The idea is: a big party, especially for me. Some people compare it with a wedding: you are marrying science. I hear on the grapevine that my ex-colleagues have been working for some time to make my PhD celebration a great day. That is nice of them. Very nice indeed.
According to Minister Bussemaker and many others, it is important that PhD candidates make it to the finishing line. Not completing your PhD is a waste of capital. What is more, if you drop out it will always haunt you, say the people around me. Those who stop live to regret it.
Well, hooray! I’m nearly there. My thesis has been passed, and if I can just get through the graduation ceremony, I’ll be Doctor. Everyone I know is happy for me. ‘That is something to be proud of,’ they say. My mother nearly wept for joy when she saw the book.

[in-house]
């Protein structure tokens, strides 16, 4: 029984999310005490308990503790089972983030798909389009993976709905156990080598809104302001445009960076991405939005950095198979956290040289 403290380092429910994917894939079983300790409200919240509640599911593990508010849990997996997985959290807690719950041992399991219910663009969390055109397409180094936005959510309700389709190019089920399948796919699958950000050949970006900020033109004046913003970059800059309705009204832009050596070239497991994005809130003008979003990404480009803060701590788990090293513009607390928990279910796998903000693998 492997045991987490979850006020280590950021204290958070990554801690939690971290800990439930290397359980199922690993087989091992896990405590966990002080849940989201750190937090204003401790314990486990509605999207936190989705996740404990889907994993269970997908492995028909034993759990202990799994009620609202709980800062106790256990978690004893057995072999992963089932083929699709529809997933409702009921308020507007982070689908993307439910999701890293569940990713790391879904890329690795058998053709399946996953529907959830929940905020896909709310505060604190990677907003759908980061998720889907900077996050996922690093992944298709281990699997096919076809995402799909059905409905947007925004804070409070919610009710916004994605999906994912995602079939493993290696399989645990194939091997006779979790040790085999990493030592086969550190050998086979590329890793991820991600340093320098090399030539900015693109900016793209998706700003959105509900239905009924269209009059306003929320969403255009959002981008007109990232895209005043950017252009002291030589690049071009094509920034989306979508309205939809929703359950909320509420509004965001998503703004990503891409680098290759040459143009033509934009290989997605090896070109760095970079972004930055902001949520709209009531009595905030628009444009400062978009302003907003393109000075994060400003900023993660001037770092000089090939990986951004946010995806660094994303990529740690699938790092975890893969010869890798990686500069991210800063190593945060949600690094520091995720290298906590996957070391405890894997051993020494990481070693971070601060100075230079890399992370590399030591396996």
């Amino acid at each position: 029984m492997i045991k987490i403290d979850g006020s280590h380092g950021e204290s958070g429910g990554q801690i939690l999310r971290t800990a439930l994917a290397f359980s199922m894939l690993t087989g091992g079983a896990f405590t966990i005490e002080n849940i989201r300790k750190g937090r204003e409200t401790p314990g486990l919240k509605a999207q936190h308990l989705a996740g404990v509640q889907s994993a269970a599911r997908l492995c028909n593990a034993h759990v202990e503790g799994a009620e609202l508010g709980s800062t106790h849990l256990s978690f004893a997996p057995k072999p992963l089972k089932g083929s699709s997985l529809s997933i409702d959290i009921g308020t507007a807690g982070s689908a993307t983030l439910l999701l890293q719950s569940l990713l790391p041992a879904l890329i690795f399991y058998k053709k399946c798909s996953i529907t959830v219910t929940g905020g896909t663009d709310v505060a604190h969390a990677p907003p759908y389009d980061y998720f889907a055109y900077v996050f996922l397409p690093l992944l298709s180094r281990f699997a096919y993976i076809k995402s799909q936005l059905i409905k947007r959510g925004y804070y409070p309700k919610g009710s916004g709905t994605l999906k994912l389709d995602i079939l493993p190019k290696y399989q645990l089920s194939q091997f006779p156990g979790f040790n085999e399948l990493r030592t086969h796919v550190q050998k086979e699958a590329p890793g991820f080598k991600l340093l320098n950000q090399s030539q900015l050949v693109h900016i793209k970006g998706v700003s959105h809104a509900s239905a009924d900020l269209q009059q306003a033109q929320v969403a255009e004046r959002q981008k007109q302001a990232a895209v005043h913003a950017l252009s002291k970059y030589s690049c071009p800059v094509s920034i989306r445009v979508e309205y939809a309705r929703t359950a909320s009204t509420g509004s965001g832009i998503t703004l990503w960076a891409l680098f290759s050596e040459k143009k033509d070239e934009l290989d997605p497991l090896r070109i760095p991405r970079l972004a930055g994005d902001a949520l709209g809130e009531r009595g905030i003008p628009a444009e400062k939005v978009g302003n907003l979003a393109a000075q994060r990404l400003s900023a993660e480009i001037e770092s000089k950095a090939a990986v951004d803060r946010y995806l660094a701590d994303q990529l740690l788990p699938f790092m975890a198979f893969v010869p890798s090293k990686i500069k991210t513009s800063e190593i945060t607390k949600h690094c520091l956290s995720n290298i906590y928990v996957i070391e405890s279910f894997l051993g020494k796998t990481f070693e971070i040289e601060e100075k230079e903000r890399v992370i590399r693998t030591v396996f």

I’m not proud. And I’m not really in the mood for a party. I have no wish to marry science. In the course of doing my PhD it became clear that I don’t fit too well in the academic world.
The first two years of the process were nice, and I learned a lot, but after that I started to lose faith in the usefulness of my work. And that did not blow over. Finishing my PhD was a slog and for me, the final thesis stands for all those unpleasant memories.
Now I’m done, I notice that my self-confidence has diminished and I’ve become less flexible. I see potential problems everywhere I look. I am less spontaneous, whereas that used to be my strong point. Meanwhile I hear people at my new workplace say PhD graduates are less in touch with society. I don’t hear anything about the advantages of a PhD.
I regret finishing my PhD. If you ask me, that was a real waste of capital.
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